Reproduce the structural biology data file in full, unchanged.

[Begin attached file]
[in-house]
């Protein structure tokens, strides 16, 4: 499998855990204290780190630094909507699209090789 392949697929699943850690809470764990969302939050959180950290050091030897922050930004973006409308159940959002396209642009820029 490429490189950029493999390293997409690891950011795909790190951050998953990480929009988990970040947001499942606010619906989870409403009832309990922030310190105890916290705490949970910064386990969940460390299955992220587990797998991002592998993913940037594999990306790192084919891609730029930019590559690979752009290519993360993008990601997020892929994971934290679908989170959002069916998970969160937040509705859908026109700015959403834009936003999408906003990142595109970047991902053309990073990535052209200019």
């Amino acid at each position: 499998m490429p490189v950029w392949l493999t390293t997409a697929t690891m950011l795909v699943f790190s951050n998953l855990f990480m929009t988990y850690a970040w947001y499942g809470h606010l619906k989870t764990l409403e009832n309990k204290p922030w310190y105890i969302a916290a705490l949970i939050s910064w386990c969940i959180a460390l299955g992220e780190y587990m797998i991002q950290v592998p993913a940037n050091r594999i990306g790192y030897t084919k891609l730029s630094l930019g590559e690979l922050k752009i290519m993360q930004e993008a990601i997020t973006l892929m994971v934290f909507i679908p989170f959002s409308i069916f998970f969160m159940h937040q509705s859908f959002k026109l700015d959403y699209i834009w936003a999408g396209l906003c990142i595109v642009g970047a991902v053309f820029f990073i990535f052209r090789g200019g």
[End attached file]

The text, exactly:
[in-house]
């Protein structure tokens, strides 16, 4: 499998855990204290780190630094909507699209090789 392949697929699943850690809470764990969302939050959180950290050091030897922050930004973006409308159940959002396209642009820029 490429490189950029493999390293997409690891950011795909790190951050998953990480929009988990970040947001499942606010619906989870409403009832309990922030310190105890916290705490949970910064386990969940460390299955992220587990797998991002592998993913940037594999990306790192084919891609730029930019590559690979752009290519993360993008990601997020892929994971934290679908989170959002069916998970969160937040509705859908026109700015959403834009936003999408906003990142595109970047991902053309990073990535052209200019």
């Amino acid at each position: 499998m490429p490189v950029w392949l493999t390293t997409a697929t690891m950011l795909v699943f790190s951050n998953l855990f990480m929009t988990y850690a970040w947001y499942g809470h606010l619906k989870t764990l409403e009832n309990k204290p922030w310190y105890i969302a916290a705490l949970i939050s910064w386990c969940i959180a460390l299955g992220e780190y587990m797998i991002q950290v592998p993913a940037n050091r594999i990306g790192y030897t084919k891609l730029s630094l930019g590559e690979l922050k752009i290519m993360q930004e993008a990601i997020t973006l892929m994971v934290f909507i679908p989170f959002s409308i069916f998970f969160m159940h937040q509705s859908f959002k026109l700015d959403y699209i834009w936003a999408g396209l906003c990142i595109v642009g970047a991902v053309f820029f990073i990535f052209r090789g200019g």